I hugged him and asked, “Are you my new father?” This was my father’s first interaction with melanin – he, a son not far from his Nazi roots, trying to raise two little black girls in the country during hunting season.
I was taken in September from my mother. Fall is my season. It makes me feel fresh and new. It’s orange and crisp for others, but for me it is cured in decisions. I’m older now, so they are my own. People say they miss their childhood, but I don’t miss being at the whim of others. My father told me that when I first met him I ran up and hugged him and asked, “Are you my new father?” I am certain that this was my father’s first contact with a person of color.
Dad grew up on a farm as a first-generation German American, just after World War II. They sewed their own clothes and made money selling rabbits for meat. He always changed the channel when the television spoke of the Third Reich, and his last name was mentioned. This was his first interaction with melanin – he, a son not far from his Nazi roots, trying to raise two little black girls in the country during hunting season.
I’m empathetic enough now to see his position. He taught me empathy. I know how many times he had to change our phone number. He used to guide my fingers on the rotary phone every time a new death threat came in, helping me memorize it. So used to protecting me, he probably thought I would need it forever.
Religion was very important in our household, autonomy too. Theology mixed with questioning as I challenged my elders on religious theory. I believed a lot of it. Why would my protector steer me wrong? I began to have night terrors about demons and vampires. My parents would find me in the orchard in my pajamas, running around screaming in my sleep. They were convinced I was possessed.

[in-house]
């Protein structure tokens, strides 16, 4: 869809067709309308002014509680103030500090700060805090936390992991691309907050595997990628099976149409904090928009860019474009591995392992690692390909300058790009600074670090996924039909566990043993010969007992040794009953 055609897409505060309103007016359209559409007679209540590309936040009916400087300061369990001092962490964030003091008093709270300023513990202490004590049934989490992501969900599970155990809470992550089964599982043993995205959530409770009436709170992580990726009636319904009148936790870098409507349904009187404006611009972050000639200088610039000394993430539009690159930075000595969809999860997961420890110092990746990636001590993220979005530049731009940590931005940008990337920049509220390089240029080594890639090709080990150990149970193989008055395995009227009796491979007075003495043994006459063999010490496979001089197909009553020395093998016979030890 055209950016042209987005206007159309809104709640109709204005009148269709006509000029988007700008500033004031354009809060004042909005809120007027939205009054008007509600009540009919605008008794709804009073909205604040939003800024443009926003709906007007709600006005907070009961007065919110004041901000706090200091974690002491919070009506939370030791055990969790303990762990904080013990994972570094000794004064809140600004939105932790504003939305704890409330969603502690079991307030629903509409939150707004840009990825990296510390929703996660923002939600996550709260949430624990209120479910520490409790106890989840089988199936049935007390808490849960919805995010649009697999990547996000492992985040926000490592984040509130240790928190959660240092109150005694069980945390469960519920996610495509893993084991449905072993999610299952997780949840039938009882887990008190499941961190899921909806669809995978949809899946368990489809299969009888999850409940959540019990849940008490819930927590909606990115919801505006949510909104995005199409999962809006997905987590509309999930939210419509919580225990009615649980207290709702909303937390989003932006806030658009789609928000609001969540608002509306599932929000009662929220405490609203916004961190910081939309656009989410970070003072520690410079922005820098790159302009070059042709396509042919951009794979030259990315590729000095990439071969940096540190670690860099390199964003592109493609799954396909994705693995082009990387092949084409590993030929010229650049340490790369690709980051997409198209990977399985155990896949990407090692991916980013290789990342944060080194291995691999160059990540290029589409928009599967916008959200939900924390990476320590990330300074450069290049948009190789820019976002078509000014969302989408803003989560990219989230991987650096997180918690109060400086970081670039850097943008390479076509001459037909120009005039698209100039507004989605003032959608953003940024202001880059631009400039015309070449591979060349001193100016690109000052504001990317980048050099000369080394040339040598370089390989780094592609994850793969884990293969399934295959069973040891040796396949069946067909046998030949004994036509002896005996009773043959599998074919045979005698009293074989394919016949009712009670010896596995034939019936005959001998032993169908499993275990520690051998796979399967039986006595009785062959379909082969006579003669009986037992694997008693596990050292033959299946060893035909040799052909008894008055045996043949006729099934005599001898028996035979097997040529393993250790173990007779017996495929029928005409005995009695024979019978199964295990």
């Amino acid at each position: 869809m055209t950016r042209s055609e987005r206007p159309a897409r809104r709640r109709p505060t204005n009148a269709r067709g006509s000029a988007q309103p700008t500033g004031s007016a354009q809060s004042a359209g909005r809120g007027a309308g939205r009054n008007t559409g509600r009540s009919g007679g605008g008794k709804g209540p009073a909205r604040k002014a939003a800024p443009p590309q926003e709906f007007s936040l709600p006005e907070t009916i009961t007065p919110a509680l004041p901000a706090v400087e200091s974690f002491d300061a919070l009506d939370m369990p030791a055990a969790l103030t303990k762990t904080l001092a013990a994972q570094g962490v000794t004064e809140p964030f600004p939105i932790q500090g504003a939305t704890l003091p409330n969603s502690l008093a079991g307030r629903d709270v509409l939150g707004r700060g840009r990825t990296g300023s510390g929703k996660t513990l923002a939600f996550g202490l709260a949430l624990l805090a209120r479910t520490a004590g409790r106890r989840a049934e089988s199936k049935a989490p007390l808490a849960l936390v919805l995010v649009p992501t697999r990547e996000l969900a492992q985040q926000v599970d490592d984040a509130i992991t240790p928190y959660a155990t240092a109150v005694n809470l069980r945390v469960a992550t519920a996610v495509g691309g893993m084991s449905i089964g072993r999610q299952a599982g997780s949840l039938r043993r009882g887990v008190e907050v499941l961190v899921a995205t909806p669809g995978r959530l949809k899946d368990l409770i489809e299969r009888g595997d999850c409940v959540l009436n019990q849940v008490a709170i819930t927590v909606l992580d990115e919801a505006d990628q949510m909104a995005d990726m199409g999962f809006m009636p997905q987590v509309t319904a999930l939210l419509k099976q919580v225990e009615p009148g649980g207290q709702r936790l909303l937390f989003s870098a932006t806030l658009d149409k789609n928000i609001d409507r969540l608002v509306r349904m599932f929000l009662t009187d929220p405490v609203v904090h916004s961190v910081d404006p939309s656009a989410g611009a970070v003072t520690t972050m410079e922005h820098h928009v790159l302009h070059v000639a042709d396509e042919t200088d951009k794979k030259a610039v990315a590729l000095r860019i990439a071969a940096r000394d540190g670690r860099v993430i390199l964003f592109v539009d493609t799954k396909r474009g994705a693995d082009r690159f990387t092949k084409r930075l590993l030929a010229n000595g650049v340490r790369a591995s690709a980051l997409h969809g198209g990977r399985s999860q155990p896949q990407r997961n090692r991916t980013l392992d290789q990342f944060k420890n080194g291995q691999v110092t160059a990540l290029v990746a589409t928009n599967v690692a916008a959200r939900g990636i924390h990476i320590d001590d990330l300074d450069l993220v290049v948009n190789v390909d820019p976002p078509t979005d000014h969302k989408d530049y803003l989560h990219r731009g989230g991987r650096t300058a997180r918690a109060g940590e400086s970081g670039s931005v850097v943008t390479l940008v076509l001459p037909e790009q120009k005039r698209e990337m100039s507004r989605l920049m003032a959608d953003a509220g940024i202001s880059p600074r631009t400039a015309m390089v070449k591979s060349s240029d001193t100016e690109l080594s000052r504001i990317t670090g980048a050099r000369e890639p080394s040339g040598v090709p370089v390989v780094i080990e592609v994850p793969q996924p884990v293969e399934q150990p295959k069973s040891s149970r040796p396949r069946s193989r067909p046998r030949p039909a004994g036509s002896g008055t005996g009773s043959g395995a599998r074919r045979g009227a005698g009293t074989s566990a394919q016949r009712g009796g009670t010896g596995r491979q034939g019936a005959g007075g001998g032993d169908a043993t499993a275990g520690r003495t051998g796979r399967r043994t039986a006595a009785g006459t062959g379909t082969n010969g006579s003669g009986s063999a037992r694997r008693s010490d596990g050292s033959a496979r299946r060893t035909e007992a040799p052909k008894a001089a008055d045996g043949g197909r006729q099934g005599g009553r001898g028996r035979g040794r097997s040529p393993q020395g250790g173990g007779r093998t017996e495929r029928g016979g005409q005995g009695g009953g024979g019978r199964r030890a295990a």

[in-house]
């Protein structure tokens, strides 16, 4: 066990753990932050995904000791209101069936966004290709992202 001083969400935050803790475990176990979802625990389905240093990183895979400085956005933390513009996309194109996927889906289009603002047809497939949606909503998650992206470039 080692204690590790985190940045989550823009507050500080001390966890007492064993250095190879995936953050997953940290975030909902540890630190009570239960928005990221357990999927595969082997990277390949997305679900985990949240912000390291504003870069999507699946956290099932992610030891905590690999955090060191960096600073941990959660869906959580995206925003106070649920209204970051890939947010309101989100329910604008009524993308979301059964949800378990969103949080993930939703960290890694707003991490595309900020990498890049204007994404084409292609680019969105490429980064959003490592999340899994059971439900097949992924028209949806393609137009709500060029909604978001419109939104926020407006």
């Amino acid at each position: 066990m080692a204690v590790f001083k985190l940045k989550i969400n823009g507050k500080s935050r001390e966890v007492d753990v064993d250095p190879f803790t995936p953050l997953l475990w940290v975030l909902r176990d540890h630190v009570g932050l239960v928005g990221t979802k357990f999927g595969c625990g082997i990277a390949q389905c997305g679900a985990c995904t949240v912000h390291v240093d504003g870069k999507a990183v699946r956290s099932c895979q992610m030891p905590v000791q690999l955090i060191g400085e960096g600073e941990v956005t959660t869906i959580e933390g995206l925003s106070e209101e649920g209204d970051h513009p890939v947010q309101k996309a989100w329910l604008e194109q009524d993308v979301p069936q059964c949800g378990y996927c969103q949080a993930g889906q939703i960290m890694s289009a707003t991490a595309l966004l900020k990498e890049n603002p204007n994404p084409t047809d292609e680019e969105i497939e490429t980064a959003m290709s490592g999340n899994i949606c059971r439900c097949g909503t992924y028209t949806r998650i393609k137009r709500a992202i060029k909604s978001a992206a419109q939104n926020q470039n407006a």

“It’s because your mother was a prostitute.”
“It’s because your father was a murderer.”
“We saved you from them, from sin, from yourself.”
My first female crush was named Catalina Corona. She laughed when she was nervous, had long chestnut-colored hair, and was proficient in sign language. She used it to talk to me secretly while in formation. She was my bunk-mate when I was stationed in Fort Leanard Wood, MO. We all had to shower naked together, 25 girls all at once. I had never seen so many bodies. I learned quickly that mine wasn’t anything new or special. There was a surprising air of body positivity – perhaps body apathy – for such a large group of girls. I never liked water. Showering with company was comforting. It’s odd to look back and think about how scared I feel in showers now.
When I was about eight, my parents installed a large above-ground swimming pool at the edge of the orchard. When my mother swam with us it was nice. She used to pick us berries and peaches and bring them to the edge of the pool. She was a large woman and wore a shirt and shorts to swim. She was half English and half Cherokee. I always thought she looked the prettiest in the summertime. When she spent long sunny days in the orchard, her browned skin more closely resembled mine.
When it was just me and my brothers swimming, however, it was Super Soakers to the face and Japanese beetles from the pool filter in my hair, and other games that almost drowned me.